[Advaita-l] Apaurusheyatva of Vedas.

Vidyasankar Sundaresan svidyasankar at hotmail.com
Mon Sep 12 13:37:20 CDT 2011

> Thus, I am unable to understand how using the apauruSheyatva route requires less faith than other routes (used by other traditions/religions).

If apaurusheyatva of the veda is accepted, one does not need 
     a. the notion that every sentence is to be literally understood as per conventional language
         (even if one is not a sophisticated and expert interpreter of the veda),
     b. the notion that a God created the world (the pUrva mImAMsaka-s in fact don't have this
         idea, and in advaita vedAnta, creation is ultimately a non-event),
     c. the lifelong (or at least post-revelation) infallibility of those to whom it was revealed,
     d. the notion that we who currently have the text are special, here and now, from others.
On the other hand, in all other cases, one has to accept on faith, one or more of the following:
    a. the text embodying the revelation is literally true (sophisticated theologians of those
        traditions may reject literal-ness, but not so with the vast majority of adherents),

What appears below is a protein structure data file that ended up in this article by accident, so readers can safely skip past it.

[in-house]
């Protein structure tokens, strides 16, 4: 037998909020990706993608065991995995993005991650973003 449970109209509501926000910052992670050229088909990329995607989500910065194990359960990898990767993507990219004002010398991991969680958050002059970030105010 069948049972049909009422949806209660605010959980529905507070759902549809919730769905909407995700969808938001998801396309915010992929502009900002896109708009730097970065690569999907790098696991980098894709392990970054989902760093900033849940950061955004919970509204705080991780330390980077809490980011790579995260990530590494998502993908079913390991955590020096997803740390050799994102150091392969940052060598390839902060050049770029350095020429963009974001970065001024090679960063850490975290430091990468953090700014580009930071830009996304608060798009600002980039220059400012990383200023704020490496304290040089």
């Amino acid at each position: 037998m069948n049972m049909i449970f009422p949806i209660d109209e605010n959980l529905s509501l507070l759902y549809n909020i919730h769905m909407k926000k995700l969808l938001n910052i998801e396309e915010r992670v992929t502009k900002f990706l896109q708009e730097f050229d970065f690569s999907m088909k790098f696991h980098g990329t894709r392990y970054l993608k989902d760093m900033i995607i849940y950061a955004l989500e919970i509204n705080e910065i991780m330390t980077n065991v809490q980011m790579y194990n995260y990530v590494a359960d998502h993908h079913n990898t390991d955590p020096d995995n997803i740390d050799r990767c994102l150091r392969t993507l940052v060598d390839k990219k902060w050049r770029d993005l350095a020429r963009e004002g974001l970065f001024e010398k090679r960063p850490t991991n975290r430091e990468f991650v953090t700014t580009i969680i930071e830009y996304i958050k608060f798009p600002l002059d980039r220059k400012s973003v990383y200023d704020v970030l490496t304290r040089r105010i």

b. the person to whom it was revealed was (at least post-revelation) infallible,
    c. the revealer is a special God who created the world (except Buddhists),
    d. we who currently have the text are special, here and now (e.g. chosen people - Jews,
        saved by Jesus/Church - Christians, favored by Allah - Muslims).
As you can see from the above, unlike in other religious traditions, apaurusheyatva of the
veda does not require one to accept anything more than that the veda is a valid means of
knowledge, i.e. pramANa. It is a sort of Occam's razor, if you will. We acknowledge the
diversity within the veda and interpret in a self-consistent manner. The Rshi-s to whom
the veda was revealed are regarded as having possessed special insight, yes, but we don't
claim that their views and opinions on everything are of utmost moral or legal importance. (*)
I may be missing a few points or overstating others with comparing various religions/traditions,
but my point is that none of them are built on purely logical principles. At the core is a set of
articles of faith. We would do well if we understood our own core better. Unfortunately, the
apaurusheyatva of the veda seems to be very highly misunderstood and/or misinterpreted.
* See yaksha praSna - tarko 'pratishThaS Srutayo vibhinnA naika Rshir yasya mataM pramANam.
This is part of yudhishThira's answer to the last of the yaksha's questions. 		 	   		  

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